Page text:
"Regarding the changes in effect since the Security Agreement took effect, I will tell you my opinion of the status from both the ground forces perspective and the command perspective, as I see both. First of all, though, two clarificationa. Contrary to what many people (including Iraqi police and army leadership) believe, the agreement does NOT restrict us to staying on base except when conducting logistical resupply patrols or when given permission to leave by the Iraqis. Rather, it merely means we are restricted from entering urban areas unless the local leadership gives us permission. Now, we are well-liked in predominately Kurdish areas (the Kurdish quality of life and infuence has greatly increased since 2003), to the point where the people sometimes even offer to give us home-cooked meals, and the police there would actually rather have US patrolling Kirkuk City than the Iraqi Army (in fact, they would likely attack the IA on site if they tried to enter). This is not to say that Arab minorities in the city do not attack us if they are able to, as well as killing the IPs (Iraqi Police). The Arabs feel threatened by the Kurds, who are typically better educated and very slightly more prosperous. In turn, the Kurds are wary of the Arabs, as they wish to force the Kurds to migrate and keep them from having power. The Arab/ Kurd tensions are without question the largest threat to Iraqi stability, though severe corruption is a close second. Actually VEs (violent extremists) come third. Please do not interpret this as me saying that VEs are not a great threat, it is just that they would not really be able to operate without Arab-Kurdish tensions as a catalyst and corruption (I can't really go into specifics with what I mean, let's just say it goes to horrendous, despicable extents) to serve as an enabler. Second, I can only confidently report on this region, which is Kurdish and generally pro-American. Unless otherwise stated, my comments are restricted to this province. Also, bear in mind that almost everything I say is my opinion, though I try to keep them deeply rooted in facts.
For the common Joe, the biggest changes are that we . In addition, route clearance patrols (IED hunting, what I used to do) now have to drive around certain towns. In truth, at this level the job has not changed that much, but I can only confidently refer to this region (Kirkuk Province). Mosul and Baghdad are very different, and the reluctance of the ISF (Iraqi Security Forces, which includes both IPs and ISF) to do patrols there is pretty pathetic, though they likely fear for their lives. When we go into cities, we now strap large signs (printed in Arabic and English) on our vehicles stating that we are patrolling with governmental authorization and in accordance with the security agreement. Of course, these probably do not help much with the illiterate members of the polulation, who are not likely to properly understand the security agreement anyway. There has been some increase in CF combat units training the IA, however.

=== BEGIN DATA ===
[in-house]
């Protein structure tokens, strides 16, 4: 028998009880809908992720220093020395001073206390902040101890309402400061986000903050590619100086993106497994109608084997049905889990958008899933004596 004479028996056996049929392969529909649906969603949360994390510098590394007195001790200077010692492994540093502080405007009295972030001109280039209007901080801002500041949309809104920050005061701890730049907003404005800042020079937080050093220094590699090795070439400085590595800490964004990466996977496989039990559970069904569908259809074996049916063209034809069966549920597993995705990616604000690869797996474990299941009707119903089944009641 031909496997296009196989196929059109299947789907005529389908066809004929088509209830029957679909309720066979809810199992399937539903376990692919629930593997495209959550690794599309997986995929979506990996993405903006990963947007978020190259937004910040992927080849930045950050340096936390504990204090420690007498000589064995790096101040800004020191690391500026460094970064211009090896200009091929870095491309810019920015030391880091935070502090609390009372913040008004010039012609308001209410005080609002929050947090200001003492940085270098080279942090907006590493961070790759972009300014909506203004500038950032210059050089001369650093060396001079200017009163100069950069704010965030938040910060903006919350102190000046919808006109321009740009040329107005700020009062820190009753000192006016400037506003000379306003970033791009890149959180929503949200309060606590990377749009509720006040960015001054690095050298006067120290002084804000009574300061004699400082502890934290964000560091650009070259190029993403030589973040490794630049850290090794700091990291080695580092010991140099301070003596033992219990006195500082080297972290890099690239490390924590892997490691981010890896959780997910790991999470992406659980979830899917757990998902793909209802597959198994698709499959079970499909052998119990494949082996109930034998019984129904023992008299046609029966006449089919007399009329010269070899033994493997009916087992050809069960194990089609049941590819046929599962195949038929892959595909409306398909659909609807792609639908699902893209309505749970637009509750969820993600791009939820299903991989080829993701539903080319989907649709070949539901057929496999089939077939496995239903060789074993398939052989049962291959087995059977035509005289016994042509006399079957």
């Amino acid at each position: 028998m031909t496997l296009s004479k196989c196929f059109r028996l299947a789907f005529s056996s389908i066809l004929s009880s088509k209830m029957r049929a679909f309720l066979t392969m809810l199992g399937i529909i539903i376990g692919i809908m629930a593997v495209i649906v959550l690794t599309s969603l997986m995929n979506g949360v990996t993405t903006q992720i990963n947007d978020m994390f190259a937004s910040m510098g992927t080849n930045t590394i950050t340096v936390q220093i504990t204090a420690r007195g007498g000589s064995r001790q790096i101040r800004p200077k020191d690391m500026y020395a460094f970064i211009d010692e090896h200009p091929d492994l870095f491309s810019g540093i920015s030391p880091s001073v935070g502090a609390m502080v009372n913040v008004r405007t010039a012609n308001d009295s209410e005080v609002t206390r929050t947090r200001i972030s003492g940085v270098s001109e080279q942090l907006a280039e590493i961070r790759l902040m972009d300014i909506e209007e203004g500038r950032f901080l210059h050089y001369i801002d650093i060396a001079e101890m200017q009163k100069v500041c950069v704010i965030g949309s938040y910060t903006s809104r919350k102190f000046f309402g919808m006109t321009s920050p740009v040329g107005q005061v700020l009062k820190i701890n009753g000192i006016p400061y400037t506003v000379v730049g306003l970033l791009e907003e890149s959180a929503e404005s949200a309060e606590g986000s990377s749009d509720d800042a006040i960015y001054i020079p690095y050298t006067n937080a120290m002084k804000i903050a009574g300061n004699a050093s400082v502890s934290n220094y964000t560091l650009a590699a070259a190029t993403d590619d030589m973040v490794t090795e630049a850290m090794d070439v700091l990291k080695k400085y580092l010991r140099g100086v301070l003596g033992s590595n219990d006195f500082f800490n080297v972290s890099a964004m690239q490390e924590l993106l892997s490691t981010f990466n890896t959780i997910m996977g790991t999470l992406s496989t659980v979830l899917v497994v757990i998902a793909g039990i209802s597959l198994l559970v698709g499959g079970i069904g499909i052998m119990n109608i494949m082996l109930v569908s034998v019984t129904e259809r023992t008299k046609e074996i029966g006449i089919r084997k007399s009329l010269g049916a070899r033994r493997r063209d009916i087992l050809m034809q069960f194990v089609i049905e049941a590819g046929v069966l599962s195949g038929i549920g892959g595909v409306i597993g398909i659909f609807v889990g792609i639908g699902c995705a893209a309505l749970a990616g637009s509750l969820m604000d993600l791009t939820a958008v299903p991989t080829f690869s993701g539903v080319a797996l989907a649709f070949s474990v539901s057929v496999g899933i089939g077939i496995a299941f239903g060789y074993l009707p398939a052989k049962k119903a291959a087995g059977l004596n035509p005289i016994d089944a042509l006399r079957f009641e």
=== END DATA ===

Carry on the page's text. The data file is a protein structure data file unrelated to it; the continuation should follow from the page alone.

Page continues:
From a command perspective, the politic game is more important than ever. We have to coordinate with them entering any urban areas. The Iraqi's really cannot cut it by themselves yet with regard to security, though the politicians have to tell their constituents that they can. In truth, most of them know that they need us. The IA are happy to have us train their men, because (let's face it) they are getting FREE classes from the best, most sophisticated, most tactical, most experienced military in human history, learning about combat tactics, route clearance, first aid, and many other things. They cannot lose. Also, they get equipment from us, not to mention we build their bases. The IPs are in a similar situation, and greatly benefit from the gains in investigative, evidential, and interrogational techniques they learn from us and our civilian law enforcement contractors. Having said this, a small percentage of IA and IP leadership is utterly anti CF (Coalition Forces), and therefore ban us from their installations, preventing extremely valuable training. That is not such problem here in the Kurdistan region, however."
En något mer nyanserad och problematiserande analys av situationen i Irak än det naiva perspektiv Cindy Sheehan representerar.
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Cindy Sheehan i Sverige 20091008